Krishna Janmashtami Puja Muhurat
Mid Night Moment = 24:34+
Janmashtami without Rohini Nakshatra
For Vaishnava Janmashtami Next Day Parana Time = 05:09 (After Sunrise)
On Parana Day Ashtami got over before Sunrise
Janmashtami without Rohini Nakshatra
Ashtami Tithi Ends = 15:09 on 15/Aug/2017
Fasting Rules on Krishna Janmashtami
No grains should be consumed during Janmashtami fasting until the fast is broken on next day after Sunrise. All rules followed during Ekadashi fasting should be followed during Janmashtami fasting also.
Parana which means breaking the fast should be done at an appropriate time. For Krishna Janmashtami fasting, Parana is done on next day after Sunrise when Ashtami Tithi and Rohini Nakshatra are over. If Ashtami Tithi and Rohini Nakshatra don’t get over before Sunset then fast can be broken during day time when either Ashtami Tithi or Rohini Nakshatra is over. When neither Ashtami Tithi nor Rohini Nakshatra is over before Sunset or even Hindu Midnight (also known as Nishita Time) one should wait to get them over before breaking the fast.
Depending on end timing of Ashtami Tithi and Rohini Nakshatra fasting on Krishna Janmashtami might continue for two complete days. Devotees who are not able to follow two days fasting might break the fast on next day after Sunrise. It has been suggested by Hindu religious textDharmasindhu.
About Two Krishna Janmashtami Dates
Most of the time, Krishna Janmashtami is listed on two consecutive days. The first one is forSmarta Sampradaya and other one is for Vaishanava Sampradaya. Vaishanava Sampradaya date is the latter one. A single date for Janmashtami means that both Sampradaya would observe Janmashtami on the same date.
However many people will notice unanimity in North India on choosing the day to celebrate Krishna Janmashtami. The reason behind this unanimity is the institution of ISKCON. The International Society for Krishna Consciousness, commonly known as ISKCON is founded on the principles of Vaishnava traditions and most followers of the ISKCON are the followers of Vaishnavism.
With all due respect, ISKCON is one of the most commercialized and global religious institutions which spend money and resources to promote ISKCON brand and ISKCON culture. In North India most people observe Janmashtami on the day chosen by ISKCON. Many people who are not the followers of Vaishnavism don’t even understand that ISKCON traditions are different and the most appropriate day to observe Janmashtami fasting might not be same as that of ISKCON.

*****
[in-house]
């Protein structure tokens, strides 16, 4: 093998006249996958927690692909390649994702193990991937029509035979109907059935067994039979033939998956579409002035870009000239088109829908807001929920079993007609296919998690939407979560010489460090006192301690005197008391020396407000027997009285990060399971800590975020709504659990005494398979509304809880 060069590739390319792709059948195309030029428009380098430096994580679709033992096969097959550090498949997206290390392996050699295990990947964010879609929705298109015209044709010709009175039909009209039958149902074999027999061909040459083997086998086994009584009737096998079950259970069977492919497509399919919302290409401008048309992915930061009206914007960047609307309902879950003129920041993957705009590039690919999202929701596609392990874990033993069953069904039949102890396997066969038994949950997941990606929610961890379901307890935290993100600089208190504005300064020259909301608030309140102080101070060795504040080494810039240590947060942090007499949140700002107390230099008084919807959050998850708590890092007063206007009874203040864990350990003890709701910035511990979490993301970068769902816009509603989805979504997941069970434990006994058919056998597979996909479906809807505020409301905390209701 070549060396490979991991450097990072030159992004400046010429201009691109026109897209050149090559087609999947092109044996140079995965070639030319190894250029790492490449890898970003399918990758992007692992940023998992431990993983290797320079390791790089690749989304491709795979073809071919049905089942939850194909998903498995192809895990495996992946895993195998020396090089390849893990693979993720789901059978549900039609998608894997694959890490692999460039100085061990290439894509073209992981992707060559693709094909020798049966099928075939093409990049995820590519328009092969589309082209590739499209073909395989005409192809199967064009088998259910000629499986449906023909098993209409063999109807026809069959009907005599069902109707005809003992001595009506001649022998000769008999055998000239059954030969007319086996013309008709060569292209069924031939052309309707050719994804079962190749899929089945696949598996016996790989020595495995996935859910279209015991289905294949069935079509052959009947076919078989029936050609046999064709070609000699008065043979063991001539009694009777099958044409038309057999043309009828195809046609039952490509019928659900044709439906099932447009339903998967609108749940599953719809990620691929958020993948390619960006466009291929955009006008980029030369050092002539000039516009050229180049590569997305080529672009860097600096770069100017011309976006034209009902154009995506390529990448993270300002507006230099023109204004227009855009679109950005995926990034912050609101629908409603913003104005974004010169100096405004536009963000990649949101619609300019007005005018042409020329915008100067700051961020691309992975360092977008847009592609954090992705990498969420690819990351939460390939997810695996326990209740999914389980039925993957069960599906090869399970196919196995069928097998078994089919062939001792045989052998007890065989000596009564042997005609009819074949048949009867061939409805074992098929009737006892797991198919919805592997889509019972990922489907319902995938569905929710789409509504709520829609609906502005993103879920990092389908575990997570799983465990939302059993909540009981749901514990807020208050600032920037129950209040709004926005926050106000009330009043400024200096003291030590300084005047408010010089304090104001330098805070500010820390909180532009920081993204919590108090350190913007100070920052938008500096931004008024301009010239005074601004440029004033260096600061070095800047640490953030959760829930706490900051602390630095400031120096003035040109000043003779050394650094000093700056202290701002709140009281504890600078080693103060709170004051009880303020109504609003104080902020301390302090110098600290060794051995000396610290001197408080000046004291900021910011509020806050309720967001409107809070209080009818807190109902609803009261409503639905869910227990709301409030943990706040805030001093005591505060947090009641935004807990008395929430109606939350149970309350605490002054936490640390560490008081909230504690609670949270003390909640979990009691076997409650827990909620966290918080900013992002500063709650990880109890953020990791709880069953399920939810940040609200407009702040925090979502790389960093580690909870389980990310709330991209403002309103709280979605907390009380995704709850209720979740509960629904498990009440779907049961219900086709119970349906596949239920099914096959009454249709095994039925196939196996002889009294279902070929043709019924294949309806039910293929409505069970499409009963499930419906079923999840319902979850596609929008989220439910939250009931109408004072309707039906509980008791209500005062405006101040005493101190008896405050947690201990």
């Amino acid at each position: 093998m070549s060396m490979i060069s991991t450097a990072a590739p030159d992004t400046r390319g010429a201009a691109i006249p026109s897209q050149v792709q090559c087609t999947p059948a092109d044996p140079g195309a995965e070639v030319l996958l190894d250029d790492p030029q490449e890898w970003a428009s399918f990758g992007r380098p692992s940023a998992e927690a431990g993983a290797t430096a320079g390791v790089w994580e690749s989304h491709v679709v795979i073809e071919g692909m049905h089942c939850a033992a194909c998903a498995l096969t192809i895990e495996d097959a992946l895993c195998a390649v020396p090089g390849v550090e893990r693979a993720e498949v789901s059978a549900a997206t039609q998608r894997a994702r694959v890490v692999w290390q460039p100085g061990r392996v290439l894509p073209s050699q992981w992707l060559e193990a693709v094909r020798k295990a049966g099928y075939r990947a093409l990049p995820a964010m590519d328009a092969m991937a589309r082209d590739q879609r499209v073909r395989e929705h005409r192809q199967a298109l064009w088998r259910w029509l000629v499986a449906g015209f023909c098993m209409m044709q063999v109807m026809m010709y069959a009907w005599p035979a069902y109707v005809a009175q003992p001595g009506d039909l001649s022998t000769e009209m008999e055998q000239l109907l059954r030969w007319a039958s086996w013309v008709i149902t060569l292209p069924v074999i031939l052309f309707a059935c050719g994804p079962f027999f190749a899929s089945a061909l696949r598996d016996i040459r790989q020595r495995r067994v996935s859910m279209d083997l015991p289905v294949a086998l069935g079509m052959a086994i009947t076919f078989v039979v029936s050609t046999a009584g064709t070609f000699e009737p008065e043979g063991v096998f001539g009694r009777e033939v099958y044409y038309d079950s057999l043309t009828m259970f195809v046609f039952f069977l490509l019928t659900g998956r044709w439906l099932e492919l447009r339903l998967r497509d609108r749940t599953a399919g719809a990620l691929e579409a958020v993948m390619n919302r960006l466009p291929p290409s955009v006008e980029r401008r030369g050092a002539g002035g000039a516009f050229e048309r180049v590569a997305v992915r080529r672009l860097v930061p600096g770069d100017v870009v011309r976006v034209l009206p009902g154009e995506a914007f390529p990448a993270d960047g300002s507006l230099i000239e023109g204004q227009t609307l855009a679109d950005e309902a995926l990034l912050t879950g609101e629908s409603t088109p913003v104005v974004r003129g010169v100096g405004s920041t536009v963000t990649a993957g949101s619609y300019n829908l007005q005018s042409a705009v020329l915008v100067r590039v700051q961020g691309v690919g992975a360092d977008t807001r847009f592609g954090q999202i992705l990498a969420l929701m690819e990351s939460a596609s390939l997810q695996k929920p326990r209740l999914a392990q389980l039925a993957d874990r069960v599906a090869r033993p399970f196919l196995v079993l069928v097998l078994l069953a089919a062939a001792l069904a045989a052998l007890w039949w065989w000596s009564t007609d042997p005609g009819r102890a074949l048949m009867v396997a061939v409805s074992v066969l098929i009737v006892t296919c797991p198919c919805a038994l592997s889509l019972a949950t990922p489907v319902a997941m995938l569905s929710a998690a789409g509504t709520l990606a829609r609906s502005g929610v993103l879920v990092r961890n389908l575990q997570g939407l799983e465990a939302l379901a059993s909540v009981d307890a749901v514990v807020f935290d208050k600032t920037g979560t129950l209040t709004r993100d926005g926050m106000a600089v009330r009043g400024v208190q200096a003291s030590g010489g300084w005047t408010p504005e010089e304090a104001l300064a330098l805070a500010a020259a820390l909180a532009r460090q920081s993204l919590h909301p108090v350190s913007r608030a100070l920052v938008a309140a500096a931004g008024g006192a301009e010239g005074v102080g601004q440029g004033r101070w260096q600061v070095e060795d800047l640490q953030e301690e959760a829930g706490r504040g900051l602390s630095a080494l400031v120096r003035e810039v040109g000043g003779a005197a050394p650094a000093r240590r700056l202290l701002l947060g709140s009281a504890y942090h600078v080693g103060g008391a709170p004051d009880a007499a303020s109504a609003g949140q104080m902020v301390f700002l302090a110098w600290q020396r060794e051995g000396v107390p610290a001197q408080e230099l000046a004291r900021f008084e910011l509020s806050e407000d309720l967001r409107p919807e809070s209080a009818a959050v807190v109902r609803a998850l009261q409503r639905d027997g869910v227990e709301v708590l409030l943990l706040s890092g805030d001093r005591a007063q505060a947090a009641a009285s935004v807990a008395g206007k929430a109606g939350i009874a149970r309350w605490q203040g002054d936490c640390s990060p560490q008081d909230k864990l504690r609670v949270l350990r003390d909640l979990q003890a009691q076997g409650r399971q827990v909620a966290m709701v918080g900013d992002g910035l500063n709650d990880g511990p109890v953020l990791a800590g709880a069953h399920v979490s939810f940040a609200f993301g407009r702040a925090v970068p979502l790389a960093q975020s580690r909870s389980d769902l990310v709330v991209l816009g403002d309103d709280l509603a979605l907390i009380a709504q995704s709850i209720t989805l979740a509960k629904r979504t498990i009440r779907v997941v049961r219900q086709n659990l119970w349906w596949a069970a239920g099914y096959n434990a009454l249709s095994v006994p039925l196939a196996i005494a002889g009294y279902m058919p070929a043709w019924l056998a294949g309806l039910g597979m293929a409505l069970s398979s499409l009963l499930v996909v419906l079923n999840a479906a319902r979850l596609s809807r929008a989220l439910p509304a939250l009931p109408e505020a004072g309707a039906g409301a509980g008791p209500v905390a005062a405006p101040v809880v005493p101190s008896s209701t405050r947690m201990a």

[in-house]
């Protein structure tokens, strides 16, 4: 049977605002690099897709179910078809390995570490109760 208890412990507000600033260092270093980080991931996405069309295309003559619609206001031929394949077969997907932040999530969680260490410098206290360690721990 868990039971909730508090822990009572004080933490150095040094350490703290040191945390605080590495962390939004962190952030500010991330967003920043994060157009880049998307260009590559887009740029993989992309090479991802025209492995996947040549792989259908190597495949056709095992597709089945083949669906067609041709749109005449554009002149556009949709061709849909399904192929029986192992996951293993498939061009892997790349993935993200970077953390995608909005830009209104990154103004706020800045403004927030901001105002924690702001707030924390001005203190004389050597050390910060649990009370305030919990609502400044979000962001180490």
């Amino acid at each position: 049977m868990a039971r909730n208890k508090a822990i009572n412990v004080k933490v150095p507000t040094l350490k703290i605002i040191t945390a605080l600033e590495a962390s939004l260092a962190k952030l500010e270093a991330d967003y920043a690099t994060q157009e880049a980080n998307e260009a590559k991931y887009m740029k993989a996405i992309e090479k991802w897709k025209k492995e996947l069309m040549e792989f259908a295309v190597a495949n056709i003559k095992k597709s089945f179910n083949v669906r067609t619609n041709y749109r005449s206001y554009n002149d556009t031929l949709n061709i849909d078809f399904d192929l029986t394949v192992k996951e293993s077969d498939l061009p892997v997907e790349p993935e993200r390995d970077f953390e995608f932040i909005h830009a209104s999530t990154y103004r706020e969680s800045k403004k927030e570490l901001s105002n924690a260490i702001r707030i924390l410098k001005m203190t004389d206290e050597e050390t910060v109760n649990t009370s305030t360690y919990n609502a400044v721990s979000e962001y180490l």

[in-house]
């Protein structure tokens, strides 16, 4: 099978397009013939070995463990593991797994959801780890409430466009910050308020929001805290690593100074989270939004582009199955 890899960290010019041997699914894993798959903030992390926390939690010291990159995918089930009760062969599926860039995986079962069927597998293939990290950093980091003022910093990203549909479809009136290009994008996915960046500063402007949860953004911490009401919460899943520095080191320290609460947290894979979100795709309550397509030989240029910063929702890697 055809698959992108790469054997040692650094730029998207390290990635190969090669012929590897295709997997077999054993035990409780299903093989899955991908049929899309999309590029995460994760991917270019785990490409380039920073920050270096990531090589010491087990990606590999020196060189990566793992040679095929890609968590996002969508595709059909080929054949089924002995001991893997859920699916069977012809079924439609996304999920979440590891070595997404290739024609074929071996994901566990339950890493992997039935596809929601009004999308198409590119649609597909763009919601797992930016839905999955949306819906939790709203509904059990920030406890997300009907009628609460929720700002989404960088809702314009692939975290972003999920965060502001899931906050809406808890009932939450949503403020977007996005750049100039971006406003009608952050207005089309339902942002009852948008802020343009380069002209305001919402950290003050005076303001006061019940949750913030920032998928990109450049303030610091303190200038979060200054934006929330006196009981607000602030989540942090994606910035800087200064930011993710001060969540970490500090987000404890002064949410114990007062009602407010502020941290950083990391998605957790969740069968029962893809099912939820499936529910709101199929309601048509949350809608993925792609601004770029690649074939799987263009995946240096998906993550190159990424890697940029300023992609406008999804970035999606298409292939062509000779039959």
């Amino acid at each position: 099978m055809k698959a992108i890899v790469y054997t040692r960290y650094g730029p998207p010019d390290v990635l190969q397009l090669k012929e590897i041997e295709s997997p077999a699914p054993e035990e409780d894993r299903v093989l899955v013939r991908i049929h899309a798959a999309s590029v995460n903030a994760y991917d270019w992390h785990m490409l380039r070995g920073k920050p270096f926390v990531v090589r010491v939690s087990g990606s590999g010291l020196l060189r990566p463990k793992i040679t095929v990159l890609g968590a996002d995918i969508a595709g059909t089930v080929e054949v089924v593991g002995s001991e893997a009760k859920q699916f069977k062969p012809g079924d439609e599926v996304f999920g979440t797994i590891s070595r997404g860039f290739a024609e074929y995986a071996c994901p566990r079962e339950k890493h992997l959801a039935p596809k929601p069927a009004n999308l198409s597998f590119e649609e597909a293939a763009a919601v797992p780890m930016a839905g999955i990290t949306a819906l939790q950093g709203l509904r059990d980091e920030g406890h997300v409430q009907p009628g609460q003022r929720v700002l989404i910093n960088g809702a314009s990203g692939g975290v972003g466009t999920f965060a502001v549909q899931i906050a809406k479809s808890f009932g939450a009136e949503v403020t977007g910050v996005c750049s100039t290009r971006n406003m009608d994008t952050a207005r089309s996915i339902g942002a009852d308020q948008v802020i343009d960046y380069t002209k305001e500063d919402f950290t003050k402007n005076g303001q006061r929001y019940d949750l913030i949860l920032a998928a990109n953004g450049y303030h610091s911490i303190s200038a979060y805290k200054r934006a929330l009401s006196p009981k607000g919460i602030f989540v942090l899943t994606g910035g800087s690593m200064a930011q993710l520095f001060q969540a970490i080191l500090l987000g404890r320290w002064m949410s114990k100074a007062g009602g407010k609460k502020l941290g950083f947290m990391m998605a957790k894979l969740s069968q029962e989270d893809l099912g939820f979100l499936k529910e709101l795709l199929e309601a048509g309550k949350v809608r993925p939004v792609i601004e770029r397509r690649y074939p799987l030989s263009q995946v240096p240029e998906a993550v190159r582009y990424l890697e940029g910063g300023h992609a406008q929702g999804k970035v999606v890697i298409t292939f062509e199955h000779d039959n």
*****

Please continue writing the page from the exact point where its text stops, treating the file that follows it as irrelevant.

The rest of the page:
Smarta followers who understand the difference between Smarta and Vaishnava sectarian don’t follow ISKCON date to observe Janmashtami fasting. Unfortunately ISKCON date to observe Janmashtami is unanimously followed in Braj region and most common people who just follow the buzz observe it on the date followed by the ISKCON.
People who are not the followers of Vaishnavism are followers of Smartism. Hindu religious texts likeDharmasindhu and Nirnaysindhu have well defined rules to decide Janmashtami day and those rules should be followed to decide Janmashtami day if one is not the follower of Vaishnava Sampradaya. Ekadashi fasting is one of the good examples to understand this difference. Rules to observe Ekadashis’ fasting are also different for Smarta and Vaishnava communities. However there is more awareness about different Ekadashi rules followed by Vaishnava sectarian. Not only Ekadashis, Vaishnava fasting day for Janmashtami and Rama Navami might be one day later than Smarta fasting day.
The followers of Vaishnavism give preference to Ashtami Tithi and Rohini Nakshatra. The followers of Vaishnavism never observe Janmashtami on Saptami Tithi. Janmashtami day according to Vaishnava rules always fall on Ashtami or Navami Tithi on Hindu calendar.